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If i get it all right then that means that if i wuld use two TCP servers, one on blocking socket and one on non-blocking socket.. then the one that runs on non-b TCP will be like UDP and have the same speed ??? or it will be still slower ?

arm: i have searched a lot on google and still cant find a good tutorial or fag about these functions..

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The problems with TCP are that:

1) you need a socket per client
2) it will withhold data until all previous data has arrived

This isn''t changed when you go into non-blocking or asynchronous mode.

The manual claims that you can select() a UDP socket for reading just like a TCP socket.

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One thing you could maybe try, though I''m still working this out myself, is have the server create a new thread for each client connection. Whenever a message is recieved from a client, data is updated, and the server sends back the updated data.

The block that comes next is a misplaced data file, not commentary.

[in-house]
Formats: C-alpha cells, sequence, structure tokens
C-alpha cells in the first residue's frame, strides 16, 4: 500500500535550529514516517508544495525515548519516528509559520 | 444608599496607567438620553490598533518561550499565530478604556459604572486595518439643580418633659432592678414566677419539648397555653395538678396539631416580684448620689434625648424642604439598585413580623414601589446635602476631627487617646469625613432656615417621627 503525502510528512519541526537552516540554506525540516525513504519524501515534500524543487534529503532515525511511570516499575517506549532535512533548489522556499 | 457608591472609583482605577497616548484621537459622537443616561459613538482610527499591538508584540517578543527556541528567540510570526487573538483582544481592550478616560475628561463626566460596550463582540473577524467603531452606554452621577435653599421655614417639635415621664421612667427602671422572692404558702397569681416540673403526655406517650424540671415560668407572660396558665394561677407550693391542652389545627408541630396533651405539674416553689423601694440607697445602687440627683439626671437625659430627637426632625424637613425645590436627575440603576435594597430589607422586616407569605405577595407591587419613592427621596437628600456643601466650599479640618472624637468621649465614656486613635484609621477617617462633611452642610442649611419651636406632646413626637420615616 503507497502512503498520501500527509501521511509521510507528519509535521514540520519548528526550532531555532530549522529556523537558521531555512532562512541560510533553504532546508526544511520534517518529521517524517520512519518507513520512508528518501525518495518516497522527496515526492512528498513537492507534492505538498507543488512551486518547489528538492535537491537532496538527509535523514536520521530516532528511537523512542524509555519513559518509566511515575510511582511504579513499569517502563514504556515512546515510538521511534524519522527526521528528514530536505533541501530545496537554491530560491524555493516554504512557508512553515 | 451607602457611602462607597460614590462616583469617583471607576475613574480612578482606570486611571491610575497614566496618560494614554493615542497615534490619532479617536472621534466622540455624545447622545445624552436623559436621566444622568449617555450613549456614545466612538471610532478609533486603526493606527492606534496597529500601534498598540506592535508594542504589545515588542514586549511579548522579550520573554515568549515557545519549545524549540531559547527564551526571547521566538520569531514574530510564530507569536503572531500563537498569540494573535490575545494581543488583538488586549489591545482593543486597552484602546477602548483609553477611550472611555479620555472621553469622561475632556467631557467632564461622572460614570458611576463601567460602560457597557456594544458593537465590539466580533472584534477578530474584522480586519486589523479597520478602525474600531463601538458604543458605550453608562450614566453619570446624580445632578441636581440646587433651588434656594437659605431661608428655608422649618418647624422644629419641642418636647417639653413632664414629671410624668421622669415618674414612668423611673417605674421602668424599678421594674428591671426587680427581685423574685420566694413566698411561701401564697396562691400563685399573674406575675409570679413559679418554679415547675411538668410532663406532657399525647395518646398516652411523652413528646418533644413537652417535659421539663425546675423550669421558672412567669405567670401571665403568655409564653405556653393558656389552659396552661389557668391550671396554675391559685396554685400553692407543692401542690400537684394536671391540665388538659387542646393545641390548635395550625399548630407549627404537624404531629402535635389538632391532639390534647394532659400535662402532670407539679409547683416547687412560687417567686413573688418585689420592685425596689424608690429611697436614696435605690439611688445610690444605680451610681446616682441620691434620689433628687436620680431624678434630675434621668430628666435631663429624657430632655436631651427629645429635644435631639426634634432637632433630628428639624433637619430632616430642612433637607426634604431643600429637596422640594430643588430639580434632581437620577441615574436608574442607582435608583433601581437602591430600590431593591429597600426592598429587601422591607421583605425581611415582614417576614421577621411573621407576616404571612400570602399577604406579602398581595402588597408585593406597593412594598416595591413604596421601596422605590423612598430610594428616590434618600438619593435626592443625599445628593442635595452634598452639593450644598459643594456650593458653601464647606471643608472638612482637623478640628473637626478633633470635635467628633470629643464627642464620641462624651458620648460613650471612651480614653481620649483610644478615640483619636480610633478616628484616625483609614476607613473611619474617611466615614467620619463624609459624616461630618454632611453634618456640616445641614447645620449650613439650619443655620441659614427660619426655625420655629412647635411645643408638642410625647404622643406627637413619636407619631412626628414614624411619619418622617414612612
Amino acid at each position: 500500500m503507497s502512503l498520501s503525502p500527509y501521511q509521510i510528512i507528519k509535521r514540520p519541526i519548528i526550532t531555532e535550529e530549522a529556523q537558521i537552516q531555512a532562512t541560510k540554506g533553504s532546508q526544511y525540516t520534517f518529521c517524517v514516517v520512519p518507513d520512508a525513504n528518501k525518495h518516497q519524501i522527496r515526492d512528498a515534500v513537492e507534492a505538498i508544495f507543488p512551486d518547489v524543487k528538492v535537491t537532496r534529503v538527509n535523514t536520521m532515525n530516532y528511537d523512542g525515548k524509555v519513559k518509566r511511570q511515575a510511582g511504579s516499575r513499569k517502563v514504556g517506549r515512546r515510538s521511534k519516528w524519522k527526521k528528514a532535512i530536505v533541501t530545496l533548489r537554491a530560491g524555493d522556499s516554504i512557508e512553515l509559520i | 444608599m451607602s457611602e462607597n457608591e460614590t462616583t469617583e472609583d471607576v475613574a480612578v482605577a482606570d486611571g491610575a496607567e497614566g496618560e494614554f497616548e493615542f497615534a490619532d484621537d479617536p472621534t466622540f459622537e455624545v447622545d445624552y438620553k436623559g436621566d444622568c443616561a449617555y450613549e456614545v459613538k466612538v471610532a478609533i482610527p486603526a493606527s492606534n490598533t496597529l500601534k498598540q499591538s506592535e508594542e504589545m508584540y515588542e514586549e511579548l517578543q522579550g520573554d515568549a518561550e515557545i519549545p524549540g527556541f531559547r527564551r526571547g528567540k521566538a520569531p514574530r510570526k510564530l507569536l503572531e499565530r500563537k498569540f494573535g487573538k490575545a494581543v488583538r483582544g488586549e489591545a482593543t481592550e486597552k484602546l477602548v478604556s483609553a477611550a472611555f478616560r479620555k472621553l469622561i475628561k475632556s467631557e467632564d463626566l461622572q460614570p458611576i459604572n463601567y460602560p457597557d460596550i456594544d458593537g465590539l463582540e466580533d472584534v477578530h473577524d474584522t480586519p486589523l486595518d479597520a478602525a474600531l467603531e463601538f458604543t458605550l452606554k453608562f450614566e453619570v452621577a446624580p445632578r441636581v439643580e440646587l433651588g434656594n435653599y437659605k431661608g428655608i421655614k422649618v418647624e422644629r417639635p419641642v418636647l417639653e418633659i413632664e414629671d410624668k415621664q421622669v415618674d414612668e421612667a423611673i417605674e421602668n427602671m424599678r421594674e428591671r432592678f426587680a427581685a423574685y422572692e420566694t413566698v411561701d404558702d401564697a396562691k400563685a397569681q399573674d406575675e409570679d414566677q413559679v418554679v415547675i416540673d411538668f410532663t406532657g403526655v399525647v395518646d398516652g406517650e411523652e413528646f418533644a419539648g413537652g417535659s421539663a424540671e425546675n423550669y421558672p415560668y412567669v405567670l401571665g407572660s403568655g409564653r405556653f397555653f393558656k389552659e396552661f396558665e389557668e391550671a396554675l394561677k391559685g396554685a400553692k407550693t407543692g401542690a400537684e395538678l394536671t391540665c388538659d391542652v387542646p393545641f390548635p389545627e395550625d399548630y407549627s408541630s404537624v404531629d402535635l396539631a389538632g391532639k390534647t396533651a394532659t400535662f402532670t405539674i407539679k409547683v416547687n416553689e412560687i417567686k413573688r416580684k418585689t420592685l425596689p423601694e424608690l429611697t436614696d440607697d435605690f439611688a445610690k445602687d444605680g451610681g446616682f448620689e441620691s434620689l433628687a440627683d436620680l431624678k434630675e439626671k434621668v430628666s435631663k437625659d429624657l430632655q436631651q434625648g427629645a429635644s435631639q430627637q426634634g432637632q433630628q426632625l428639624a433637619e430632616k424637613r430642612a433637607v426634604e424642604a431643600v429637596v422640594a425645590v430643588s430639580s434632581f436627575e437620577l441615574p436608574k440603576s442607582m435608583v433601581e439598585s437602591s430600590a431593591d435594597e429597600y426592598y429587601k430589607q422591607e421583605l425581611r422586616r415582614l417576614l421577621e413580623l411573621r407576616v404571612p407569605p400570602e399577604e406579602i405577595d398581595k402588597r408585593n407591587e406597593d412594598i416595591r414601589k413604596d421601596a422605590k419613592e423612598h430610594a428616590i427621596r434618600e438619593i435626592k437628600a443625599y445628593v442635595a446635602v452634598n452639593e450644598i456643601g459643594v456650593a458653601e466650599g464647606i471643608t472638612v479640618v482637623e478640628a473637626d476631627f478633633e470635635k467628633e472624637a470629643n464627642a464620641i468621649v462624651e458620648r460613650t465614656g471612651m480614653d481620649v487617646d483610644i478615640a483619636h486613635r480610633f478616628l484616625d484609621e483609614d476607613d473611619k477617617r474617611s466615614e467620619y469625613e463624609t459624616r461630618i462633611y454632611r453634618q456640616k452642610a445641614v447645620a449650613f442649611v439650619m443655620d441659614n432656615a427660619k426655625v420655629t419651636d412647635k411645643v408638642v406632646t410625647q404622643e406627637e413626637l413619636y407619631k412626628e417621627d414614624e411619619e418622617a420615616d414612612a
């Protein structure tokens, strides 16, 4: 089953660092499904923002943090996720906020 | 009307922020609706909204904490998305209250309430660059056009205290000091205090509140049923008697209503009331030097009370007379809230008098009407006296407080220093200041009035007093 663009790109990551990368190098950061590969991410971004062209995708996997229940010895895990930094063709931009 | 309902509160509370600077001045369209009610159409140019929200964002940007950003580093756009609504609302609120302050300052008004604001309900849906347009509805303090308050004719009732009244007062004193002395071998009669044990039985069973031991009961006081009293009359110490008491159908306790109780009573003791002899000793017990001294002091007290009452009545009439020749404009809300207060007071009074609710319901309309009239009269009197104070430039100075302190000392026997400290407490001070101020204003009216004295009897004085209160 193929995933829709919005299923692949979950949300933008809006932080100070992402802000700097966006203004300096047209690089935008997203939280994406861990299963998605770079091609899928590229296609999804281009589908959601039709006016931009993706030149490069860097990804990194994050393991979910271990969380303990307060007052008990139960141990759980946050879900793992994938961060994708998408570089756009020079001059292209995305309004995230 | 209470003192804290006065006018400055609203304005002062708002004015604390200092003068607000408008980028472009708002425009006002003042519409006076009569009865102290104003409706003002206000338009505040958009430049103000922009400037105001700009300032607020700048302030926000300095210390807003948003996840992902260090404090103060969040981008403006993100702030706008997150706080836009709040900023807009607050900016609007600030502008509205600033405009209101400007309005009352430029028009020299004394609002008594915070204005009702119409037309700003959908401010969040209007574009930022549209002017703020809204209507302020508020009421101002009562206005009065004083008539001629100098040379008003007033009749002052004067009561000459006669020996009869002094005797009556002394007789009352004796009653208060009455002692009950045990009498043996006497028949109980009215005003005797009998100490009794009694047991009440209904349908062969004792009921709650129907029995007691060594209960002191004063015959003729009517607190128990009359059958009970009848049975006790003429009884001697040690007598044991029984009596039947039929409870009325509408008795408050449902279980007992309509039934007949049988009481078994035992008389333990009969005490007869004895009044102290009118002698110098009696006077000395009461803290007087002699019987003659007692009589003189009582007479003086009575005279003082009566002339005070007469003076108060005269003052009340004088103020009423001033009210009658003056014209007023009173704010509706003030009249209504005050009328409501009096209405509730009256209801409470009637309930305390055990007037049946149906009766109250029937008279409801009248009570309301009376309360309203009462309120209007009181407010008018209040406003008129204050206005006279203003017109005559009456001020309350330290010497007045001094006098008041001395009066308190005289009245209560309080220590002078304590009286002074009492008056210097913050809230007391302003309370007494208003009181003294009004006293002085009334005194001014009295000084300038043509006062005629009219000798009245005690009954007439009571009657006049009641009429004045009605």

The way my architecture is currently laid out, the server runs a recursive frame move method within a seperate thread. Whenever a client sends data (each frame move they send their updated state), the server updates it''s data, sends back a reply with it''s current data (say for all players) and goes back to happily running it''s recursive function. I have a large number of threads running with critical sections and mutexes all over hell''s half acre to keep everything in sync, but up to this point it seems to be working well.